While I don’t shoot anywhere as much as I would like, it cannot be argued that I shoot a lot. With range entries logged anywhere from once a week to the weekend-long training trips I would log every other month last winter, I have put a lot of lead downrange in the never-ending quest to master the use of my firearms, equipment and training.

With that being said, the immense number of rounds fired last year (approximately 9,000 collective rounds of 5.56 and 9mm), the quantity of ammunition often forces me to use cheaper, dirtier and more corrosive ammunition (such as steel-cased ammo) for training, while saving my higher-quality ammunition for specialized courses, events and self defense.

If you’ve ever shot steel-cased ammunition, you’ll know what I mean when I say it is filthy ammunition. The amount of carbon buildup in your weapons sits somewhere below blank ammunition and far above higher quality ammunition. While I have yet to have a malfunction in my favorite weapons systems due to fouling (a great credit to the IWI Tavor and the CZ P07, which are the platforms that were used in this review), a dirty weapon is never something that should be left unattended at the end of the day.

Tavor CZ

Pictured: The IWI Tavor and CZ P07

After shooting at an impromptu training course using 210 rounds of notoriously dirty Tula 5.56mm and 200 rounds of Silver Bear 9mm, I brought my firearms home for a thorough cleaning. Reaching into my ammo can full of cleaning supplies, I pulled all the essentials: paper towels, cotton swabs, a dental pick, a pull-through bore cleaner, various brushes and of course, a big, fat can of Ballistol.

Initially learning about Ballistol from watching my gunsmith work on a variety of firearms, the guys at the shop would swear by it- particularly when it came to suppressed weapons, which tend to get a little dirtier due to the gas buildup. Using it for everything from getting seized things unstuck and cleaning the delicate inner workings of trigger mechanisms with a cotton swab and precise touch.  Every now and then, they would even give me sample wipes for my kit or a small can to try out. After a few uses, Ballistol became my “heavy hitter” when it came to cleaning a well-fired rifle or handgun.

Exploded view of the IWI Tavor, caked with carbon buildup

Exploded view of the IWI Tavor, caked with carbon buildup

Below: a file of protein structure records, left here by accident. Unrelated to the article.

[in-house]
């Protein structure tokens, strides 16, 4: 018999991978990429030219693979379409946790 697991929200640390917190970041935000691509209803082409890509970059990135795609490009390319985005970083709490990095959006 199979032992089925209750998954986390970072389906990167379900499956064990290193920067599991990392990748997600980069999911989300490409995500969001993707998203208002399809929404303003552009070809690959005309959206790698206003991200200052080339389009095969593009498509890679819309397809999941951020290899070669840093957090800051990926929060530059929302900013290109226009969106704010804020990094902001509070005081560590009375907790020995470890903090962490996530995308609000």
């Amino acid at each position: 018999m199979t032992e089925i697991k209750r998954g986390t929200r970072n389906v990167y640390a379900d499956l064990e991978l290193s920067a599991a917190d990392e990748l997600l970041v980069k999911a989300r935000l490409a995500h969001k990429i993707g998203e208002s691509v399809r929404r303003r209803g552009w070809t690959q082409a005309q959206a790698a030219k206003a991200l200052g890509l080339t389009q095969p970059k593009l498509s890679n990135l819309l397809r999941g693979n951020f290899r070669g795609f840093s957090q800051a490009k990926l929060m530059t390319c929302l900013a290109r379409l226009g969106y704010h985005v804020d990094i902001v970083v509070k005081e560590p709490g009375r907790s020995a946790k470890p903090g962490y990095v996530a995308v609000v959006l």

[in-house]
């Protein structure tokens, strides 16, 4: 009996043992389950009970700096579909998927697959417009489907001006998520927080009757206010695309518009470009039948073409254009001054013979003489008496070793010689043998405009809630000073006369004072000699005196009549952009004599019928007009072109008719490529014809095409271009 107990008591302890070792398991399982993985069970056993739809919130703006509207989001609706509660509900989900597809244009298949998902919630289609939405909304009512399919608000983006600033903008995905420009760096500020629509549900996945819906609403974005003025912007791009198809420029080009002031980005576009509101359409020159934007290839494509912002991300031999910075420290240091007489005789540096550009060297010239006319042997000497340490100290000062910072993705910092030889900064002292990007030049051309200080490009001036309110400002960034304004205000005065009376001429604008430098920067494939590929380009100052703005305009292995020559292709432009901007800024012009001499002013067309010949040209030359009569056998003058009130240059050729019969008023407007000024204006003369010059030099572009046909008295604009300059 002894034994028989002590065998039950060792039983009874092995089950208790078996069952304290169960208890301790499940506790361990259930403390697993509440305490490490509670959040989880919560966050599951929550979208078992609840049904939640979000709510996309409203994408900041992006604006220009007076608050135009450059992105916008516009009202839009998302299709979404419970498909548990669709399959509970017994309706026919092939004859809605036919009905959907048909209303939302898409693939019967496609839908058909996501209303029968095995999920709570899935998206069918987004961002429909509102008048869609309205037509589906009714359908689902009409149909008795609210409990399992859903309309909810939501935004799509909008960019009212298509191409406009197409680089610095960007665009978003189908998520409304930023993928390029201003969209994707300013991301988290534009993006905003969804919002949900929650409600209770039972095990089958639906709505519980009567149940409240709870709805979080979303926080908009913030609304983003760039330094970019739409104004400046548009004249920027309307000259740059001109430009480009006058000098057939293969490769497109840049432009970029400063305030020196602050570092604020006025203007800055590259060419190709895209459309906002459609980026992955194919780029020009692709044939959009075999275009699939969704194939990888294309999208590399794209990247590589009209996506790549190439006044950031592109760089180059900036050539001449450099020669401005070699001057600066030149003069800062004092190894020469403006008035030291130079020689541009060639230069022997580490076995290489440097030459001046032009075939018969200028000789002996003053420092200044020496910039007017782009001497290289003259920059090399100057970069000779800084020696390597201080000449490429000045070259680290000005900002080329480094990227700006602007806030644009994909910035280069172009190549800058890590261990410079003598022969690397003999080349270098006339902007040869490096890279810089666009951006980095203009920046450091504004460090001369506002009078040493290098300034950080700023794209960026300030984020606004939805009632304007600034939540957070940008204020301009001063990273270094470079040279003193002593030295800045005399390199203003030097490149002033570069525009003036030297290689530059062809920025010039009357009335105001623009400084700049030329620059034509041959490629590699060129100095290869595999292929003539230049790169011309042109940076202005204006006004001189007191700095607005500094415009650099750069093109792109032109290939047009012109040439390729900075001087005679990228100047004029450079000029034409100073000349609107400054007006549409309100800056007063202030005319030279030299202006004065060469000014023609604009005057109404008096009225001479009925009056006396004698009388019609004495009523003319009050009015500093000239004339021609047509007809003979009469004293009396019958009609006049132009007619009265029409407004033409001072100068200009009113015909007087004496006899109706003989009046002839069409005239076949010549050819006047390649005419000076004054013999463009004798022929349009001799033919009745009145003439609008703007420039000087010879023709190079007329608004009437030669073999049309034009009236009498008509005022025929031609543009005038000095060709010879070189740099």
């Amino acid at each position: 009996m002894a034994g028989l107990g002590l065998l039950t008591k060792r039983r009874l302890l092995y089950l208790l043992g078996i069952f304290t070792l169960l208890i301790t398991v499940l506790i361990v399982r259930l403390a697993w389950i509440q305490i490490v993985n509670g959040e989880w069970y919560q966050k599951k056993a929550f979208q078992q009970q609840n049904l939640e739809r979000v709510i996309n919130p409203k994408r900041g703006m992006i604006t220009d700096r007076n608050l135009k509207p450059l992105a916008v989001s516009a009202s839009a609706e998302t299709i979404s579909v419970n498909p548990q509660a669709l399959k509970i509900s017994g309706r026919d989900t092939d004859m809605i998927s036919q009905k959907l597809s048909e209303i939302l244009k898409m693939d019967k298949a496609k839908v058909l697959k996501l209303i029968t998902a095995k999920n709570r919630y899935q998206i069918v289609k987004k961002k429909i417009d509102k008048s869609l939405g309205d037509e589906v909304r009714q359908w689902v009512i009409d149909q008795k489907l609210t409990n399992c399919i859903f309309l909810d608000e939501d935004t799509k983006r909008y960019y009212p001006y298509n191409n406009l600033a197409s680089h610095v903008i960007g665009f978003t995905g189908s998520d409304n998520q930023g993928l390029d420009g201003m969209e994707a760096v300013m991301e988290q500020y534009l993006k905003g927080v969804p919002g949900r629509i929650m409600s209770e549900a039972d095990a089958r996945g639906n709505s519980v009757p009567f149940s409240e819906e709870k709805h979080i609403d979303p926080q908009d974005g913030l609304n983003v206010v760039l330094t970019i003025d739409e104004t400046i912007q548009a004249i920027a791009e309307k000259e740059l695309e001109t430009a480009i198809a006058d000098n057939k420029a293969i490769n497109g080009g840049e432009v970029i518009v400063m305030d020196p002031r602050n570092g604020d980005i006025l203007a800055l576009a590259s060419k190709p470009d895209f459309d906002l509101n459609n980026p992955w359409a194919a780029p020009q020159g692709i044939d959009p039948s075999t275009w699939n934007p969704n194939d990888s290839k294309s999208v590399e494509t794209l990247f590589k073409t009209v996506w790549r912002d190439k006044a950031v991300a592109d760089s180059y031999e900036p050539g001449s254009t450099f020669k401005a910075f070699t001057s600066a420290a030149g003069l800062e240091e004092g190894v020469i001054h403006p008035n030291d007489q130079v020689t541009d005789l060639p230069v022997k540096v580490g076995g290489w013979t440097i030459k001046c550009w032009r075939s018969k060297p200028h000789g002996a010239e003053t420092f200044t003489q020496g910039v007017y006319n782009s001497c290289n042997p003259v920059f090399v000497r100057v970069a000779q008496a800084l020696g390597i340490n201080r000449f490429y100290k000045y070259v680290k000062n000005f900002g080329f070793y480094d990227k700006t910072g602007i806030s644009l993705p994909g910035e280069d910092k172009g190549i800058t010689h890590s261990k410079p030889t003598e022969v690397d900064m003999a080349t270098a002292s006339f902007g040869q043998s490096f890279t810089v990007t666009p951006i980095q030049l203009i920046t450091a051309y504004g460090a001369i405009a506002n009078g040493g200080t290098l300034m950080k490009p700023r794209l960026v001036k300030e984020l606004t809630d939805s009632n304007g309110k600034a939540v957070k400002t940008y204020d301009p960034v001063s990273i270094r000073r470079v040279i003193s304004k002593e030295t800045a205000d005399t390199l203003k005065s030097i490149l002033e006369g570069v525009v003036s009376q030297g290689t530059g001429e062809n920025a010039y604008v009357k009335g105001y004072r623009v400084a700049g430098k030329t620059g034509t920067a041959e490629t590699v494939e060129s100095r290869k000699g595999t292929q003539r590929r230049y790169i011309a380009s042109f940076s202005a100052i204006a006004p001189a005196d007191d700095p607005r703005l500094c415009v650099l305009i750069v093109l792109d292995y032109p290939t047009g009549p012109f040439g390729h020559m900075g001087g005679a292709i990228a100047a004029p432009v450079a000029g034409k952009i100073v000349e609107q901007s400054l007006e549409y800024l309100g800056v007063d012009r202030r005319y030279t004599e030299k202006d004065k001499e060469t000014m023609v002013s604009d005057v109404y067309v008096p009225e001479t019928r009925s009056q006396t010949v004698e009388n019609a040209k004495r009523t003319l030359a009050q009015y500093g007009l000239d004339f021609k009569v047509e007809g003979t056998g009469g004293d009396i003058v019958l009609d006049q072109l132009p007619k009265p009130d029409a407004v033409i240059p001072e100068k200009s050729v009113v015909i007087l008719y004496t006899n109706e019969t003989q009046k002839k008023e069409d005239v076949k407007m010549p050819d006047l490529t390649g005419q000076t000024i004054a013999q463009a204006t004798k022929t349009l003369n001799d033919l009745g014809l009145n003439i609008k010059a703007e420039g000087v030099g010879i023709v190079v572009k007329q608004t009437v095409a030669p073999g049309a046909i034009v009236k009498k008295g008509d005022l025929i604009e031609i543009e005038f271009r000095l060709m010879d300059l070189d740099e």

While I own several types of gun cleaners and lubricants, I depend on Ballistol as the “shock and awe” method to remove excessive carbon buildup, weathering and other irritants that could potentially hamper the effectiveness of my systems. Giving everything from the barrel to the inner guts a good soaking, I generally let it sit for a minute while I set up my tools.

With the parts soaked in Ballistol, the lengthy task of cleaning becomes much less time-consuming. Carbon seemingly wipes off any surface you touch, leaving the metal looking like the first day you bought it. Running a pull-through cleaner through the barrel, the chrome lining shines and the chamber glistens after just a few swipes with the dental pick and a cotton swab.

Carbon simply melts away after being soaked in Ballistol

Carbon simply melts away after being soaked in Ballistol.

While Ballistol is a potent cleaner, it is also exceptional when it comes to lubrication and protecting surfaces from the elements. While I tend to favor firearms that don’t require excessive maintenance to run properly (in all weather and environmental conditions), Ballistol certainly offers me the upper hand when it comes to knowing that my weapons will function when I need them.

After giving my firearms a thorough cleaning, they are once again prepared for use and stored/holstered accordingly, ready to take on another challenge for another day. Ballistol is excellent for long-term storage. While many solvents and lubricants break down over time, Ballistol has a history of being able to stand up to long-term storage effects that plague many firearms.

According to the makers of Ballistol, the company conducted a long-term test around the end of World War II. Several rifles and shotguns were treated with Ballistol, wrapped in wax-impregnated paper, and stored in a trunk. After 25 years, the trunk was opened and the firearms inspected. All weapons had remained completely rust-free on both the inside and outside, and no resinification (a process where solvents harden over time, reducing efficiency or even creating problems) of Ballistol had occurred. After pulling a dry cotton patch through the barrels, several rounds were fired from the weapons without malfunction.

At the end of the day, I can believe claims such as this. While the Great Awakening of Modern Sporting Rifles has given rise to a variety of “snake oils” which vary in effectiveness (and are often dubious in chemical makeup), Ballistol has been a time-proven weapons cleaner since the German army adopted it in 1905. While I don’t own any firearms with wooden stocks, I use Ballistol to keep the wooden grips of my Sig Sauer P938 looking smooth and clean, all the while protecting the finish from weather, sweat and insects.

Sig P938

This pistol gets a lot of use and exposure in warmer climates. Ballistol keeps it running like new.

While there are plenty of good solvents out there, Ballistol is one of the few that I can honestly say I trust with my life, high praise when it comes to defensive firearms use and carry. With one of the longest running names in the business, Ballistol is still around for good reason- and it is here to stay.

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